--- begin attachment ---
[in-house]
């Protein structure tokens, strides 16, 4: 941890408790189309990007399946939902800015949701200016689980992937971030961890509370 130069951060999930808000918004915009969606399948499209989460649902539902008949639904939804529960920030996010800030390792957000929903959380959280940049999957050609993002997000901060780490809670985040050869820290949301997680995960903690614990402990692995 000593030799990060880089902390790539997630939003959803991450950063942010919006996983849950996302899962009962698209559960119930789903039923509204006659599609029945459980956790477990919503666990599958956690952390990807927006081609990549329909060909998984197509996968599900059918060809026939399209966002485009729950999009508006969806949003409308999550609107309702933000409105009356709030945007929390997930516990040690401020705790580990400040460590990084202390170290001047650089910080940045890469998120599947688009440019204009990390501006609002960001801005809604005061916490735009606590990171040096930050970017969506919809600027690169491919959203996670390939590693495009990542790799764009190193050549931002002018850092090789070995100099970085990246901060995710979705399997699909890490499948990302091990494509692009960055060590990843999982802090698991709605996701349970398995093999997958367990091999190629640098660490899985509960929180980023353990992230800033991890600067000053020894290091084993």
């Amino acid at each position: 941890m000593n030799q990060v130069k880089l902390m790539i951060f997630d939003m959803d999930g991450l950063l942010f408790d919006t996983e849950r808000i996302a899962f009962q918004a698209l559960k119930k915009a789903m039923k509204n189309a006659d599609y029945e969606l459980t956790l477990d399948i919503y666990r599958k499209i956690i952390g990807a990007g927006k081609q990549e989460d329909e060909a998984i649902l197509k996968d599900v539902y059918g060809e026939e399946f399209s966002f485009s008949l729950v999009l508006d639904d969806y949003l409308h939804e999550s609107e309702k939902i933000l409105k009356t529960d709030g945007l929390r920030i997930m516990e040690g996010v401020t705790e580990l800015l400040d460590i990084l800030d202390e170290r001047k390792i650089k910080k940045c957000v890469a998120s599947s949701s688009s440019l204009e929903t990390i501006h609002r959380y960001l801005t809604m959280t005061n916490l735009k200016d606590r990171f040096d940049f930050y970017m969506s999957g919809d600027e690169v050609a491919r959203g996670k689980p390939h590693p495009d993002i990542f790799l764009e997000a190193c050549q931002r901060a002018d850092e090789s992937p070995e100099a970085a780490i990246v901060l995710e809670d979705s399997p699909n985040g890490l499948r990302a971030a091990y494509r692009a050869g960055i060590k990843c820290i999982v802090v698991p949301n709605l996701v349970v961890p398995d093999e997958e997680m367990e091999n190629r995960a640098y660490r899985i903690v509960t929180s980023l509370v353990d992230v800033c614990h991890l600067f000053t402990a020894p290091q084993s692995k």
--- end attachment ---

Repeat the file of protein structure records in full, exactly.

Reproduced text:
[in-house]
């Protein structure tokens, strides 16, 4: 941890408790189309990007399946939902800015949701200016689980992937971030961890509370 130069951060999930808000918004915009969606399948499209989460649902539902008949639904939804529960920030996010800030390792957000929903959380959280940049999957050609993002997000901060780490809670985040050869820290949301997680995960903690614990402990692995 000593030799990060880089902390790539997630939003959803991450950063942010919006996983849950996302899962009962698209559960119930789903039923509204006659599609029945459980956790477990919503666990599958956690952390990807927006081609990549329909060909998984197509996968599900059918060809026939399209966002485009729950999009508006969806949003409308999550609107309702933000409105009356709030945007929390997930516990040690401020705790580990400040460590990084202390170290001047650089910080940045890469998120599947688009440019204009990390501006609002960001801005809604005061916490735009606590990171040096930050970017969506919809600027690169491919959203996670390939590693495009990542790799764009190193050549931002002018850092090789070995100099970085990246901060995710979705399997699909890490499948990302091990494509692009960055060590990843999982802090698991709605996701349970398995093999997958367990091999190629640098660490899985509960929180980023353990992230800033991890600067000053020894290091084993």
């Amino acid at each position: 941890m000593n030799q990060v130069k880089l902390m790539i951060f997630d939003m959803d999930g991450l950063l942010f408790d919006t996983e849950r808000i996302a899962f009962q918004a698209l559960k119930k915009a789903m039923k509204n189309a006659d599609y029945e969606l459980t956790l477990d399948i919503y666990r599958k499209i956690i952390g990807a990007g927006k081609q990549e989460d329909e060909a998984i649902l197509k996968d599900v539902y059918g060809e026939e399946f399209s966002f485009s008949l729950v999009l508006d639904d969806y949003l409308h939804e999550s609107e309702k939902i933000l409105k009356t529960d709030g945007l929390r920030i997930m516990e040690g996010v401020t705790e580990l800015l400040d460590i990084l800030d202390e170290r001047k390792i650089k910080k940045c957000v890469a998120s599947s949701s688009s440019l204009e929903t990390i501006h609002r959380y960001l801005t809604m959280t005061n916490l735009k200016d606590r990171f040096d940049f930050y970017m969506s999957g919809d600027e690169v050609a491919r959203g996670k689980p390939h590693p495009d993002i990542f790799l764009e997000a190193c050549q931002r901060a002018d850092e090789s992937p070995e100099a970085a780490i990246v901060l995710e809670d979705s399997p699909n985040g890490l499948r990302a971030a091990y494509r692009a050869g960055i060590k990843c820290i999982v802090v698991p949301n709605l996701v349970v961890p398995d093999e997958e997680m367990e091999n190629r995960a640098y660490r899985i903690v509960t929180s980023l509370v353990d992230v800033c614990h991890l600067f000053t402990a020894p290091q084993s692995k």